An alternative view of the role of heterotrophic microbes in the cycling of organic matter in deep-sea sediments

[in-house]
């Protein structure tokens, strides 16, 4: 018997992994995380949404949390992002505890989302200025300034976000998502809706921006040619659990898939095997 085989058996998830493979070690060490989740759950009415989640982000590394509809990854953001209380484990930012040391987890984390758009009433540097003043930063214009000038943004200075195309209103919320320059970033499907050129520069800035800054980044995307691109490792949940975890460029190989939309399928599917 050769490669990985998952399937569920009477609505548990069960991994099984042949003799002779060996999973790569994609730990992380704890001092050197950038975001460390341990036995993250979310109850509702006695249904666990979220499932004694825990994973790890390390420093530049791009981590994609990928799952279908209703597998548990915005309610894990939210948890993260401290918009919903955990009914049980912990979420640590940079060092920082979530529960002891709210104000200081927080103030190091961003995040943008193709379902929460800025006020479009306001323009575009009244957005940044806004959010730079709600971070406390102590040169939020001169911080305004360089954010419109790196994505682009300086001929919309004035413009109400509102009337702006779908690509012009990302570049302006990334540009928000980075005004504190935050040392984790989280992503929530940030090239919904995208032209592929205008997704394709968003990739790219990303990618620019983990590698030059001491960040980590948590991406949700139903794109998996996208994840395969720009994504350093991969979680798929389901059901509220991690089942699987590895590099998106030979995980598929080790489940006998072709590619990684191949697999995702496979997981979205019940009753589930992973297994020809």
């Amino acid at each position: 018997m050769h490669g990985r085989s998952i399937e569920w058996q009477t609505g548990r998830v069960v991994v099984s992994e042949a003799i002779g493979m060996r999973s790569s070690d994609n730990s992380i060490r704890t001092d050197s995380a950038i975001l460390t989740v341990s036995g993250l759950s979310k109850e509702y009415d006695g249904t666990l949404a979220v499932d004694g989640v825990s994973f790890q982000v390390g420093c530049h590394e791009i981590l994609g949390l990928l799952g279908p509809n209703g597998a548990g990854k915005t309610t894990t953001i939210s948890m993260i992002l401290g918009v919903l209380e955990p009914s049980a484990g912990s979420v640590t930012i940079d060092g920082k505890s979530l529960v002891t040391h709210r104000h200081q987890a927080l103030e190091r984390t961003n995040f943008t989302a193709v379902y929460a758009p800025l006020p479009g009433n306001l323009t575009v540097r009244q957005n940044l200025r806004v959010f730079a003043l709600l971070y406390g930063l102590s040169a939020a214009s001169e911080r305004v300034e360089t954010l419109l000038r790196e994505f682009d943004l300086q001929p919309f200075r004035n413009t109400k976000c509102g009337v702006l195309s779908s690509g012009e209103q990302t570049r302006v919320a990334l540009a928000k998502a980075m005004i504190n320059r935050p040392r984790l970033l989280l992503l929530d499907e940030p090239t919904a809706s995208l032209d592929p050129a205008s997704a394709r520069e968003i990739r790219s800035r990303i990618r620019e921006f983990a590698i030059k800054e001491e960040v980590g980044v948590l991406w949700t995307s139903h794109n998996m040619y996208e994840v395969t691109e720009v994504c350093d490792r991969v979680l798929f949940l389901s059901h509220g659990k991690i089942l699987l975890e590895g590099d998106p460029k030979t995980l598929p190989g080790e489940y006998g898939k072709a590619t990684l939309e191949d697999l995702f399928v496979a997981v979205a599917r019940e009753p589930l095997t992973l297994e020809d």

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2011 Taylor & Francis. The role of microbial heterotrophs in deep-ocean sediment communities is explored using a simplified model of the cycling of carbon within a generic, size-based food web. Measurements of potential rates of respiration and growth of bacteria appear to be low, given the high concentrations of both microbial biomass and dissolved organic matter (DOM) in pore waters. This enigma can be explained theoretically by assuming that much of the microbial biomass is restricted in function at high pressure and low temperature, that a large fraction of the dissolved organic carbon (DOC) is refractory, and that the small fraction of the DOM that is labile and thus available must be liberated from the particulate pool by extracellular enzyme activity, viral infection or through the feeding processes of the metazoans. Free-living heterotrophic microbes in the sediments thus play a minor role in metazoan food webs, providing only a small fraction of the nourishment of metazoans. On the other hand, microbial heterotrophs appear to be responsible in part for the high levels of refractory DOM observed to accumulate in the deep ocean.